I think comparing the error handling cases is the right thing to do. Because in an interactive program, ignoring failures (which
cin >> does by default) is always the wrong thing. Okay, it’s fine in toy programs, maybe, but for anything even remotely serious? You can’t just turn anything that isn’t a digit into 0 and silently continue. Worse, if the user happens to accidentally type something like
1- instead of
10, like I did just now while testing, the
- stays in the input stream to screw with any input you might want to get in the future. Except when it’s a whitespace character; those just vanish, because it’s 1985 and everybody’s writing space-separated formats.
cin >> is optimized to make the worst behavior (turning decoding errors into junk data) the easiest thing to do. And it has this extra thing where it does arbitrary and inconsistent things with leading or trailing characters. In fact, I think it’s impossible to use
cin responsibly for interactive programs because its behavior with respect to whitespace is just too weird; you should always use
readline instead. This not only makes your interactive program act more or less like every other interactive program, but also makes it vastly easier to print useful error messages like
'1-' is not an integer.
Now, if you’re writing a program that takes structured input (CSV, JSON, etc.) and you’re parsing it? Maybe you have a case for using
>>, but you still need to check the failure state after every decoding that can fail, because otherwise you’ll treat
10.1 as two or even three tokens instead of one, and that will trash your whole state machine. So you better be really religious with setting the delimiters appropriately and checking the flags after every operation. You’ll probably be better off writing your own lexer and processing a stream of tagged tokens instead of raw text, unless, of course, you can just plug in an already-written CSV or JSON parser which bypasses the whole problem.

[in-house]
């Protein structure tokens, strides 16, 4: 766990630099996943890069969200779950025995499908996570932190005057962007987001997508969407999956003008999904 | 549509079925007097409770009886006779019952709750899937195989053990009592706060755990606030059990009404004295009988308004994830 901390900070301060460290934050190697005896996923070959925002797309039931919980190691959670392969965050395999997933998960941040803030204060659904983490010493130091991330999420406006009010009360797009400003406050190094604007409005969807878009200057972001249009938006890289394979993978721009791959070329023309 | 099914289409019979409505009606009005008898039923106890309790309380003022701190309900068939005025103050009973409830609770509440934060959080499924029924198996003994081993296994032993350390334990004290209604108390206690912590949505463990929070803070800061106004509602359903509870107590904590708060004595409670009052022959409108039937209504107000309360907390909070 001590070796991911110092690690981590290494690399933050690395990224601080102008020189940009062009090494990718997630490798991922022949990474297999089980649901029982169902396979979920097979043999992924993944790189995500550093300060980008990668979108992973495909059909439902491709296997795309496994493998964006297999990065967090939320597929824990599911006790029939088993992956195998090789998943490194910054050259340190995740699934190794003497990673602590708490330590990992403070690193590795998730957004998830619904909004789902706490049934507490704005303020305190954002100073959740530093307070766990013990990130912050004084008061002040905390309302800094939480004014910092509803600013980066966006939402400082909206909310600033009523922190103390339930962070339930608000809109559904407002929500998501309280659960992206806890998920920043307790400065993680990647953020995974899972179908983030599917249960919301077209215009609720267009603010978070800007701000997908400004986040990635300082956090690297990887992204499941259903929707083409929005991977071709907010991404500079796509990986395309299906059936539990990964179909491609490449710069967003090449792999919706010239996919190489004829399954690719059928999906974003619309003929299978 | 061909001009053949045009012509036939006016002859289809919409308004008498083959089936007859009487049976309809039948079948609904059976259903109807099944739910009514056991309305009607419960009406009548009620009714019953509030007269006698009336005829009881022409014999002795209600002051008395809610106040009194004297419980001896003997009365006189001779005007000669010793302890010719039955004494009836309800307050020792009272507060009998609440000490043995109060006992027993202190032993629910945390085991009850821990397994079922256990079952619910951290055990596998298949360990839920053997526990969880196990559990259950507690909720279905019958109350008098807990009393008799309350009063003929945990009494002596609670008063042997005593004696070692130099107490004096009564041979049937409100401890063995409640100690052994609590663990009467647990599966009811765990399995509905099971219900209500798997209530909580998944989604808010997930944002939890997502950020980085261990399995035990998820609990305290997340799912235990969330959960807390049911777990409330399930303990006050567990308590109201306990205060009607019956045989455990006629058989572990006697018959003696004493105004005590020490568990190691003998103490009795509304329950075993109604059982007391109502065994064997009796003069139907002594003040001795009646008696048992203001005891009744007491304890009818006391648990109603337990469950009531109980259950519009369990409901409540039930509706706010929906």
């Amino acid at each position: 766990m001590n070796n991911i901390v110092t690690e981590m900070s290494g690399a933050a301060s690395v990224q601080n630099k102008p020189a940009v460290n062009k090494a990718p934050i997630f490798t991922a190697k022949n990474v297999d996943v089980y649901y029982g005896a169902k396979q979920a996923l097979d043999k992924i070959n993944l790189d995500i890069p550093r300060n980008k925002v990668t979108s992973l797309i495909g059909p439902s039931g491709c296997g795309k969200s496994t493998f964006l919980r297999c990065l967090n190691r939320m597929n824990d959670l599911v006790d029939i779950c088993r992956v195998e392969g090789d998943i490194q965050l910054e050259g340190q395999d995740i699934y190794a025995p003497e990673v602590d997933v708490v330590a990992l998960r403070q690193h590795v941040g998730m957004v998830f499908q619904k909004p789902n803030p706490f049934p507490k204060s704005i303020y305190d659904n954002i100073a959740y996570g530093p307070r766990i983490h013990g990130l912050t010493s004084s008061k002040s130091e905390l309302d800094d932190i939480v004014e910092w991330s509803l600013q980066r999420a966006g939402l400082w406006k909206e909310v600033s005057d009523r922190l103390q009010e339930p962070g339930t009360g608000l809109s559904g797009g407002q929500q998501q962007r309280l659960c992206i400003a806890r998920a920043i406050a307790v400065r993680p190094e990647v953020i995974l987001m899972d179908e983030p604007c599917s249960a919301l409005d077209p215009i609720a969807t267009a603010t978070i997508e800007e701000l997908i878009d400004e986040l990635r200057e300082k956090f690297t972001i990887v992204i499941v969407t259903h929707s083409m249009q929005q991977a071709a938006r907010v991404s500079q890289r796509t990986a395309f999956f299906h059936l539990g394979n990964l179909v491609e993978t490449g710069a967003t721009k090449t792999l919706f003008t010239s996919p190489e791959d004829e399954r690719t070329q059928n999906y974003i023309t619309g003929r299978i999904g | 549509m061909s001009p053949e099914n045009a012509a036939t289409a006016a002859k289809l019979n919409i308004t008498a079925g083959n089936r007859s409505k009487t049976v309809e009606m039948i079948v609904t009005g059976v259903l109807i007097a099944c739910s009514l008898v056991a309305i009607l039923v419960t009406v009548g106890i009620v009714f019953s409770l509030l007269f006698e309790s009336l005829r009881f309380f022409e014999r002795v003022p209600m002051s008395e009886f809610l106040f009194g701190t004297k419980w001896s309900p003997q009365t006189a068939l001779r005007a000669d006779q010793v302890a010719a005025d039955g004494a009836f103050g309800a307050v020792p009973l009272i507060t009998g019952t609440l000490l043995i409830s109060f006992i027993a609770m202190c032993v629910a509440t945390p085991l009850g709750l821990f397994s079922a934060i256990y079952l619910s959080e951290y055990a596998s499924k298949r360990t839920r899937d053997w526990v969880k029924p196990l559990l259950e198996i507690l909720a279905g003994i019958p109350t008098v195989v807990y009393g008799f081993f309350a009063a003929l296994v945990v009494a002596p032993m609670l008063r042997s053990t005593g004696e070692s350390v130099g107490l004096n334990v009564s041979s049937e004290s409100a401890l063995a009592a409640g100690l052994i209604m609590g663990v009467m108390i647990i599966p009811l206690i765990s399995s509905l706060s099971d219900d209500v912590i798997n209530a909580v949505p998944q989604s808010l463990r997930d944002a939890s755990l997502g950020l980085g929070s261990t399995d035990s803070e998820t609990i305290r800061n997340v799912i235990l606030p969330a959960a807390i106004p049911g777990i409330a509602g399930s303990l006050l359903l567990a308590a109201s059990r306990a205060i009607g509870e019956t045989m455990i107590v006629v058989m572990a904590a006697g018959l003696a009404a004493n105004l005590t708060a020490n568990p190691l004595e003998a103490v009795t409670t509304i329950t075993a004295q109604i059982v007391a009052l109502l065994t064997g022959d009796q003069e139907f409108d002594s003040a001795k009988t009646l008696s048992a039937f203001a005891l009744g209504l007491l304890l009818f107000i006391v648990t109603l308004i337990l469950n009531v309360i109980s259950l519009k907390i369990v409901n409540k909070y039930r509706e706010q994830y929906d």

And if you take the above very sensible advice and apply it to C++, hey, it’s actually just as easy or slightly easier to do all this stuff correctly in Rust. It’s only the wrong stuff, the things you should almost never do, that’s easier in C++.
Python, on the other hand, is a whole different story. Because it actually does the right thing:
input returns a string, and when you try to convert one to an
int, it raises a
ValueError containing the problematic string. Python fails hard and it fails fast. Which is just exactly what you want a lot of the time, for prototypes and one-offs – “bail out” is the most conservative thing you can do, and if there’s some other way to handle it, you can always catch the error and continue.
This post is getting way longer than I wanted it to be. I was going to also say something about how Python’s approach is fine and Rust’s approach is also fine, but they serve different purposes. However, all I really want to point out with this post is that you have the right idea when you render the error-checking version in C++, because unless you’re writing toy, fizzbuzz-esque programs, you absolutely must have something beyond
cin >> x.